life.

Are all painters good? Is there any difference between art now and art
of previous centuries?
Whether all painters are good or not is a matter of taste. What I
might consider to be good can be seen as worthless by someone
else. I don’t think there’s a right or wrong, but there’s always room
for improvement. Art of previous centuries was closer to
craftsmanship rather than the present day intellectual artist.

I’ve noticed war subjects in your paintings. Can you tell us why this
subject is important to you?
In 2005 I was given the opportunity to take part in a large project
called ‘Notre Combat’ organized by a French artist, Linda Ellia. Her
concept was to rewrite Adolf Hitler’s Mein Kampf by involving as
many people as possible to deface each page of Hitler’s book. Each
participant was given an original page from the French version of
the book to write, draw, paint etc on top of Hitler’s text. The
purpose was a demonstration against mass genocide and a
reminder of the atrocities preformed during the Second World War.
‘Notre Combat’ was then turned in to a book and the pages were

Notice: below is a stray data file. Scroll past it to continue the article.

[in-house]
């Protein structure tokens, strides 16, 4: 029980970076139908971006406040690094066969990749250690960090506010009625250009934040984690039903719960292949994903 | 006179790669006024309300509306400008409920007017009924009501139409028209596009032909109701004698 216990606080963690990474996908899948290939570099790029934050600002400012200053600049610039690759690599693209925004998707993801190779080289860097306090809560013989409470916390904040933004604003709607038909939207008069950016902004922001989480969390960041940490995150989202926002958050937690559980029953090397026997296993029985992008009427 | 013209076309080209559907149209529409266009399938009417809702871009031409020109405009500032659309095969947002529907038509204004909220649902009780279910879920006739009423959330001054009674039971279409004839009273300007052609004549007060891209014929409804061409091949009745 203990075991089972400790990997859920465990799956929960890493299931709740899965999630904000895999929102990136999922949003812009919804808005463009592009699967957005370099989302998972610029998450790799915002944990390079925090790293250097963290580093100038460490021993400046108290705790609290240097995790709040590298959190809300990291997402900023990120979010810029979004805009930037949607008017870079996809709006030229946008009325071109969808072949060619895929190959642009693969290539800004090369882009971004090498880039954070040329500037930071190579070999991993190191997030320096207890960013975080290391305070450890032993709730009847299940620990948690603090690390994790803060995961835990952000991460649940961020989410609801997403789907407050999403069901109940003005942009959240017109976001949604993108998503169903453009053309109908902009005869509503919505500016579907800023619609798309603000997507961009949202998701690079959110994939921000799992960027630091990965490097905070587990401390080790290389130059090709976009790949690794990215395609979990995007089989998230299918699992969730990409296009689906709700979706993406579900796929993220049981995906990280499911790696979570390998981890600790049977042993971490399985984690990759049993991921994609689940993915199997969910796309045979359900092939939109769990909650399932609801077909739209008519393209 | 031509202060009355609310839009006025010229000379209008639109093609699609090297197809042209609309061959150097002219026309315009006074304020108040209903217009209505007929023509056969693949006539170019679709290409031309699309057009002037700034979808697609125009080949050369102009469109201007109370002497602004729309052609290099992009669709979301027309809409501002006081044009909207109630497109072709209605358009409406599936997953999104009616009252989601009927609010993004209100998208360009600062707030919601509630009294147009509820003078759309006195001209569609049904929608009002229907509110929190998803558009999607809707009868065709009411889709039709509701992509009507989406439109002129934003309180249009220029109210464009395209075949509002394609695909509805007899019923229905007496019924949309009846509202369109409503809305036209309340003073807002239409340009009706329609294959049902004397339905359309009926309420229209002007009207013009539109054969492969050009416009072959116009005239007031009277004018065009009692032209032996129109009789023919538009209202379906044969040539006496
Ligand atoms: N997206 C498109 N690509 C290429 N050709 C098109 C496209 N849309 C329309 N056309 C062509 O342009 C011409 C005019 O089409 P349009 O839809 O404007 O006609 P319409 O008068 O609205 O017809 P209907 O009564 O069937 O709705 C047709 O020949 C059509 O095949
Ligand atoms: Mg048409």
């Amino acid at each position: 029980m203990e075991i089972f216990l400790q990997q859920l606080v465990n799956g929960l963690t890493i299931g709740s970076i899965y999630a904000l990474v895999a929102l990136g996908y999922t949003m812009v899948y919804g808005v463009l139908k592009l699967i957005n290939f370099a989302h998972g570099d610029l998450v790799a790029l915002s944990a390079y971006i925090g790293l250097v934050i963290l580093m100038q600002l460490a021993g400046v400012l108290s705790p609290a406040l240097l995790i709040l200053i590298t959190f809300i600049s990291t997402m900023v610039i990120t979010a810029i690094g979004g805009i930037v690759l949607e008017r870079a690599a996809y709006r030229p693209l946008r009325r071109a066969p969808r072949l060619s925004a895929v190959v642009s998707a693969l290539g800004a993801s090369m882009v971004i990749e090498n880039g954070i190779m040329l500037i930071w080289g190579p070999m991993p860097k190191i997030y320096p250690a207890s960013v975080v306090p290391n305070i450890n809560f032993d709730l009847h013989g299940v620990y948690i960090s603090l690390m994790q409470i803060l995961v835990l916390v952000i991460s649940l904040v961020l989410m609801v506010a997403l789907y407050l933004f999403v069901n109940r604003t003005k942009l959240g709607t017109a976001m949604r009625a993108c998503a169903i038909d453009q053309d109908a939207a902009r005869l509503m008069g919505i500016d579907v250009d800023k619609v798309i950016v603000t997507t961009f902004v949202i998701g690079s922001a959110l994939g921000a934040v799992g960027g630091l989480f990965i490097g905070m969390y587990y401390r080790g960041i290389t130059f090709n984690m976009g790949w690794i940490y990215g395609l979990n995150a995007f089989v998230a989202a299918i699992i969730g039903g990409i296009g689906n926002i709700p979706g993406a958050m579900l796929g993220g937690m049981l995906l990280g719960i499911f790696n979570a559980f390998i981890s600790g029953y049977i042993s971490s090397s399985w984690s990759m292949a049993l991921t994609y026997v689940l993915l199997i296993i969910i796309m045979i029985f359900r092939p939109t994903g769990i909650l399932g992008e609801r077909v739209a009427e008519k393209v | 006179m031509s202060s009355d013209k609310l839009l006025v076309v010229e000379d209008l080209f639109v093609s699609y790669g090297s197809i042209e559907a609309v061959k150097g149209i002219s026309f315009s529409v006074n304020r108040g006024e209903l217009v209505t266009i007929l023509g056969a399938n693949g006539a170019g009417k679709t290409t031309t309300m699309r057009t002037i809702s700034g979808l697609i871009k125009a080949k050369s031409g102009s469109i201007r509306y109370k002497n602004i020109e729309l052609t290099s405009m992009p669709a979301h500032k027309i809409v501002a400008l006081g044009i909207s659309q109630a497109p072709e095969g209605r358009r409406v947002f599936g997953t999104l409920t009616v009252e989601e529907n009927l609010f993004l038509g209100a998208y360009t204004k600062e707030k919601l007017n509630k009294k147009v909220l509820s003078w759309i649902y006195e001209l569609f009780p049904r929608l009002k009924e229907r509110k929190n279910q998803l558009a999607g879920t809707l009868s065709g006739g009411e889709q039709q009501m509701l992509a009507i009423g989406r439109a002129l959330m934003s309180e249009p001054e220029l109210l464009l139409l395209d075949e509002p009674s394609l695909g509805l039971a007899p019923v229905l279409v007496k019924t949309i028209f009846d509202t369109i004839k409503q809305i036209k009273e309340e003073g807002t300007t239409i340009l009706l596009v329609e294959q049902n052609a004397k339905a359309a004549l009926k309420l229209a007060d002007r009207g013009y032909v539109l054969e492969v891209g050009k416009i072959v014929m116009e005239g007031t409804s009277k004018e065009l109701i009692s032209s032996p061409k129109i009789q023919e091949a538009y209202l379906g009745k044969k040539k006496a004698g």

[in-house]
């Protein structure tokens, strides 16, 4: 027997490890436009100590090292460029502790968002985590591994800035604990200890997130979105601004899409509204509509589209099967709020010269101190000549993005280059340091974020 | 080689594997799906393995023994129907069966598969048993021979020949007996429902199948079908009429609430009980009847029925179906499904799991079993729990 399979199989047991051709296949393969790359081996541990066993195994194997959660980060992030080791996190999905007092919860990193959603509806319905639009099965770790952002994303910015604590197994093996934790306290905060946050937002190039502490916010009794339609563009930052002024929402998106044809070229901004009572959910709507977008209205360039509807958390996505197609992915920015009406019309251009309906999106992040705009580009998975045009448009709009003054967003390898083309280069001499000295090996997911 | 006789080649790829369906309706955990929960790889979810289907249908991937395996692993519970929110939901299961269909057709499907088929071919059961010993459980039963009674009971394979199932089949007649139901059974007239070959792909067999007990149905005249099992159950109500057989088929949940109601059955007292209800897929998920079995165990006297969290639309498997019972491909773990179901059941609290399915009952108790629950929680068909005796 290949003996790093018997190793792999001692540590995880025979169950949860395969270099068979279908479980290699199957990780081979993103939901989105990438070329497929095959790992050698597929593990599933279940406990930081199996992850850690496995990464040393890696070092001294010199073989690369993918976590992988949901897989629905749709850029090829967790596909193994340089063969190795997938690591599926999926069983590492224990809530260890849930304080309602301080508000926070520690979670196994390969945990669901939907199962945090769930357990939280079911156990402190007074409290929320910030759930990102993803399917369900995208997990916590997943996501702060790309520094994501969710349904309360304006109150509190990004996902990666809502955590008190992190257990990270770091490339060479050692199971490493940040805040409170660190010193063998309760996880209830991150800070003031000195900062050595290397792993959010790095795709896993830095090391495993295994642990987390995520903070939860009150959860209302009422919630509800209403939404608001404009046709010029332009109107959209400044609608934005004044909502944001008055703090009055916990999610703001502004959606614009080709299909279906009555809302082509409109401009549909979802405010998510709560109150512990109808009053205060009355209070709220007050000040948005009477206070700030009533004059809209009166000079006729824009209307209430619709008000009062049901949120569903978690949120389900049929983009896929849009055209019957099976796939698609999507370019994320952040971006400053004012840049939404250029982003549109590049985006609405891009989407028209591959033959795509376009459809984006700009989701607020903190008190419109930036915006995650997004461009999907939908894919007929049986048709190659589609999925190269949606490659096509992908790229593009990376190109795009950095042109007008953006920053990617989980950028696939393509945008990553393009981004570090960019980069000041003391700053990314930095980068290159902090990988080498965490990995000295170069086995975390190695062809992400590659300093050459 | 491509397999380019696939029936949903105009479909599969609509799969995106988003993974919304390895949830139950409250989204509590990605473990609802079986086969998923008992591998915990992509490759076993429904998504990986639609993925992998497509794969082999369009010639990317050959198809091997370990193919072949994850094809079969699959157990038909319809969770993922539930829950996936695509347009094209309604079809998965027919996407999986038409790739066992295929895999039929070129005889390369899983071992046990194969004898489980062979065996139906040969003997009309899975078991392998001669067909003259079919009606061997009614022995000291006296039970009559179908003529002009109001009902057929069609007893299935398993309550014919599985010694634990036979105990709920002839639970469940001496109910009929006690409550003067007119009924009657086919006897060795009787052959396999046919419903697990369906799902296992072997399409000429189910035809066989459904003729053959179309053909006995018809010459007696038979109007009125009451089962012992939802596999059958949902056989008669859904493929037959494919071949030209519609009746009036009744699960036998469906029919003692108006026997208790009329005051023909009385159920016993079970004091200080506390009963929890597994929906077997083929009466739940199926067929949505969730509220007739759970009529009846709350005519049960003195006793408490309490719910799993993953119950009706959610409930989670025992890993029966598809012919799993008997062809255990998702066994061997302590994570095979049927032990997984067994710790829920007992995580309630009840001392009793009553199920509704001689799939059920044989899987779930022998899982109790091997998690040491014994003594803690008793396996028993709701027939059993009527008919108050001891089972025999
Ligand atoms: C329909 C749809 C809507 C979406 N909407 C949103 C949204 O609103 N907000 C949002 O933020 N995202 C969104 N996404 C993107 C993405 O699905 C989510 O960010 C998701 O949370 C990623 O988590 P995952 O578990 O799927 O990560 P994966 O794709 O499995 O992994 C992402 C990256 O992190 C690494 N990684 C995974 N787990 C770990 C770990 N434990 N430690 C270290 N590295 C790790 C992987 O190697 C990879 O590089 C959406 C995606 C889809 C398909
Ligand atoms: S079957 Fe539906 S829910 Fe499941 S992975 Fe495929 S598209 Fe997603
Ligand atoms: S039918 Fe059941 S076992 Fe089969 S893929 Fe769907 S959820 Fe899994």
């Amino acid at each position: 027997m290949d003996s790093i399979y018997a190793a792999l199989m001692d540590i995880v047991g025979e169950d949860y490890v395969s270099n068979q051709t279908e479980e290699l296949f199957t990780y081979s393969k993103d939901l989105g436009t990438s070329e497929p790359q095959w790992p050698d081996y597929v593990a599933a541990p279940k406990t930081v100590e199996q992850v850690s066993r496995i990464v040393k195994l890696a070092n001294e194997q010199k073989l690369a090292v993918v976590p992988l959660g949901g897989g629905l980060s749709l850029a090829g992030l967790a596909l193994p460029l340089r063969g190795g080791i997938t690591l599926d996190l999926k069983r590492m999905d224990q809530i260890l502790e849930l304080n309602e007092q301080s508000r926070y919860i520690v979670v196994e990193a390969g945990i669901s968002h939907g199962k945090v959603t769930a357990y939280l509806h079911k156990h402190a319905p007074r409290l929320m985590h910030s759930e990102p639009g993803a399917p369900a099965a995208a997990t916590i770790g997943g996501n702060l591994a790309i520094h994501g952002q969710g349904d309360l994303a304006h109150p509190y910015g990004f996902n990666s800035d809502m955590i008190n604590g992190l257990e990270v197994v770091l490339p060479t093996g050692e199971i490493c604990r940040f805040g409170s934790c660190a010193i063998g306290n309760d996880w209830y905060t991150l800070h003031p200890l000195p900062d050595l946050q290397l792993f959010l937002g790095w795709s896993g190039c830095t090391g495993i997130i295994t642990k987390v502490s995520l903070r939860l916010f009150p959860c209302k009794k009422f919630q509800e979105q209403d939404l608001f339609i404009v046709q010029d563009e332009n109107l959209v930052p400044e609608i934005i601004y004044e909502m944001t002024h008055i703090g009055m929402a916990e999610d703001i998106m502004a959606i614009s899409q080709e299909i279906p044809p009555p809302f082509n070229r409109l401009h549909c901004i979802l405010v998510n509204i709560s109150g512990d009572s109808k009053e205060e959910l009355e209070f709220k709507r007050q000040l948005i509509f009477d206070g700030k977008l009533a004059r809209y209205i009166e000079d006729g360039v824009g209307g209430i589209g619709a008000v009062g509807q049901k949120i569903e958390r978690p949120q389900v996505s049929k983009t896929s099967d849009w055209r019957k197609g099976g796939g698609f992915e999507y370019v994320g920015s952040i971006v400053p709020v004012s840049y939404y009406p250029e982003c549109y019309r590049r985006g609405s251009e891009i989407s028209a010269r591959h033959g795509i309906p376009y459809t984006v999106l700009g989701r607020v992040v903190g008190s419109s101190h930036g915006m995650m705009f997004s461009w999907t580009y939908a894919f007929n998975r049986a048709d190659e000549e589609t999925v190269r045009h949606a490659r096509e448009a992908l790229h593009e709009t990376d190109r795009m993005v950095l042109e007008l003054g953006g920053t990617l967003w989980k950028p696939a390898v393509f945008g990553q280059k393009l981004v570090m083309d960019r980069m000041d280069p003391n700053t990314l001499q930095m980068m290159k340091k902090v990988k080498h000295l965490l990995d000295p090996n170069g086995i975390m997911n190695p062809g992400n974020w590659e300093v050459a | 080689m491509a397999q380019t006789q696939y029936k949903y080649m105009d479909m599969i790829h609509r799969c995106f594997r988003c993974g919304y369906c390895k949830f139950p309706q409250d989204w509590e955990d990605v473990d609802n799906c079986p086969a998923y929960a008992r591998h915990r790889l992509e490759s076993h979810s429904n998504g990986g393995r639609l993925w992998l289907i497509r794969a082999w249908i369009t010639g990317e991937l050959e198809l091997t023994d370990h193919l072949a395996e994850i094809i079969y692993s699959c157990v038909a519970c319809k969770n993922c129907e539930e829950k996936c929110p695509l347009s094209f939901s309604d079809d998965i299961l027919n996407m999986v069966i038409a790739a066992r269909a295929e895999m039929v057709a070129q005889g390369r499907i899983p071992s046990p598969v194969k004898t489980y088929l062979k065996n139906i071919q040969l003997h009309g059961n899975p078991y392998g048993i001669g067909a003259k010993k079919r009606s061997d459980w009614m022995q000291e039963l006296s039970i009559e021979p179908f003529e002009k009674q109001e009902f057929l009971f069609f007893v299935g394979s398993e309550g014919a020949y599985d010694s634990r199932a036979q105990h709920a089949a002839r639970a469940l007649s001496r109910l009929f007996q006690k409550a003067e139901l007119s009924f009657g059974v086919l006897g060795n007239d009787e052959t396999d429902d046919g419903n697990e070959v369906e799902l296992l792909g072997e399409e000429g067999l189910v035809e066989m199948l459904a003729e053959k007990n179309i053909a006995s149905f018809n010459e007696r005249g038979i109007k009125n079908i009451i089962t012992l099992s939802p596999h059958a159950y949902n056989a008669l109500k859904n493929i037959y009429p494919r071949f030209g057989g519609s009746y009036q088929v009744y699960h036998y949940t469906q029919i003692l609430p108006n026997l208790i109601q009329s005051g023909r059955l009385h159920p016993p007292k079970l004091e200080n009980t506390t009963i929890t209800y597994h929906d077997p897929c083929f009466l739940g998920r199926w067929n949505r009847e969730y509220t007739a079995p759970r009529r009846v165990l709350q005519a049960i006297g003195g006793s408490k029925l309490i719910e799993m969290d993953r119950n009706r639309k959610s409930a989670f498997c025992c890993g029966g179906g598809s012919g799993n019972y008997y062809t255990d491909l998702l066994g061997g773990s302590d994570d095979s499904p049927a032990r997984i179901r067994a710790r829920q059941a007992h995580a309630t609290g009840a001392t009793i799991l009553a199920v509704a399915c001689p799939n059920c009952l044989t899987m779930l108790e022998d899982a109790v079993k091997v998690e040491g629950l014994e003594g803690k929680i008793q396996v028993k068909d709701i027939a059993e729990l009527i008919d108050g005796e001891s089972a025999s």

exhibited in four countries around the world. I have followed this
project closely and am still in contact with Linda Ellia as well as
being present at all the openings.
In 2011 I was asked to take part in a group exhibition
commemorating 150 years of the unification of Italy. Each artist
was given a year to depict a particularly important event in Italian
history. My year was 1944: the Anzio beach landings – another war
subject.

It’s inevitable that when a subject reoccurs in your work the theme
sticks with you for a long time. Both projects involved a
considerable amount of research which enters your brain and has
to eventually be ejected. It’s almost unintentional that my war and
military subjects crop up every now and then. I suppose I’m still
purging myself. Maybe an entire series of paintings might help
terminate the subject of war.